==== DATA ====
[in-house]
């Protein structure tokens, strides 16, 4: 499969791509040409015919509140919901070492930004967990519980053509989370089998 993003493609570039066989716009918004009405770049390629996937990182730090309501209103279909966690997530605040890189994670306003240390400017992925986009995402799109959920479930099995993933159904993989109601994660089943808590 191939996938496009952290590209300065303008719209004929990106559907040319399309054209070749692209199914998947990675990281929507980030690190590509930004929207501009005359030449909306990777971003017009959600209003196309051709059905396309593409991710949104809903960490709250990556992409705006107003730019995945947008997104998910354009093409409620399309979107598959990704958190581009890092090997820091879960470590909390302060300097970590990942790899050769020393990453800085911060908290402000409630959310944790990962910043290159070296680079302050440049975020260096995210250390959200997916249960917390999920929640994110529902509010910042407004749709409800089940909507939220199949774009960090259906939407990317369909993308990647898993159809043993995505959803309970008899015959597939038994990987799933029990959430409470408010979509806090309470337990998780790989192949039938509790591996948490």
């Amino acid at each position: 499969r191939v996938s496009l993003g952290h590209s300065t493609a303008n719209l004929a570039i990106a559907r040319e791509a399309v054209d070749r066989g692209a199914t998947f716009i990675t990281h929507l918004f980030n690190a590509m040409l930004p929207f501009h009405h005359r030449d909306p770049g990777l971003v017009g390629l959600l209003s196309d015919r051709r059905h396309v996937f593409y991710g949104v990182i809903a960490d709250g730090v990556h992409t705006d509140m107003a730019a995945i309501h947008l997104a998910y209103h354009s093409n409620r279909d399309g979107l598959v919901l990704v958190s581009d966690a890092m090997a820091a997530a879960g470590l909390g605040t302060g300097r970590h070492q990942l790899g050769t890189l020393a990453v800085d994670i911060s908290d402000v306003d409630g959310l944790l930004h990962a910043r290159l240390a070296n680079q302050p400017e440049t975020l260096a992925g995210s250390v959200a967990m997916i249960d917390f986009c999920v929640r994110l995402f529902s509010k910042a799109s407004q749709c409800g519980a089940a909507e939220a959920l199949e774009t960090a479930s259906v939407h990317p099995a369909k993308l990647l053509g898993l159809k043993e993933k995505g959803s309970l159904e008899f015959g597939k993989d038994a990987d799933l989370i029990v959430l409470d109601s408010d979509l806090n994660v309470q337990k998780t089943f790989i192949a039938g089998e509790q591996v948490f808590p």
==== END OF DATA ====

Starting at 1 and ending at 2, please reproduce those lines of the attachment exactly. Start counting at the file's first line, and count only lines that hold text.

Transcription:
[in-house]
């Protein structure tokens, strides 16, 4: 499969791509040409015919509140919901070492930004967990519980053509989370089998 993003493609570039066989716009918004009405770049390629996937990182730090309501209103279909966690997530605040890189994670306003240390400017992925986009995402799109959920479930099995993933159904993989109601994660089943808590 191939996938496009952290590209300065303008719209004929990106559907040319399309054209070749692209199914998947990675990281929507980030690190590509930004929207501009005359030449909306990777971003017009959600209003196309051709059905396309593409991710949104809903960490709250990556992409705006107003730019995945947008997104998910354009093409409620399309979107598959990704958190581009890092090997820091879960470590909390302060300097970590990942790899050769020393990453800085911060908290402000409630959310944790990962910043290159070296680079302050440049975020260096995210250390959200997916249960917390999920929640994110529902509010910042407004749709409800089940909507939220199949774009960090259906939407990317369909993308990647898993159809043993995505959803309970008899015959597939038994990987799933029990959430409470408010979509806090309470337990998780790989192949039938509790591996948490």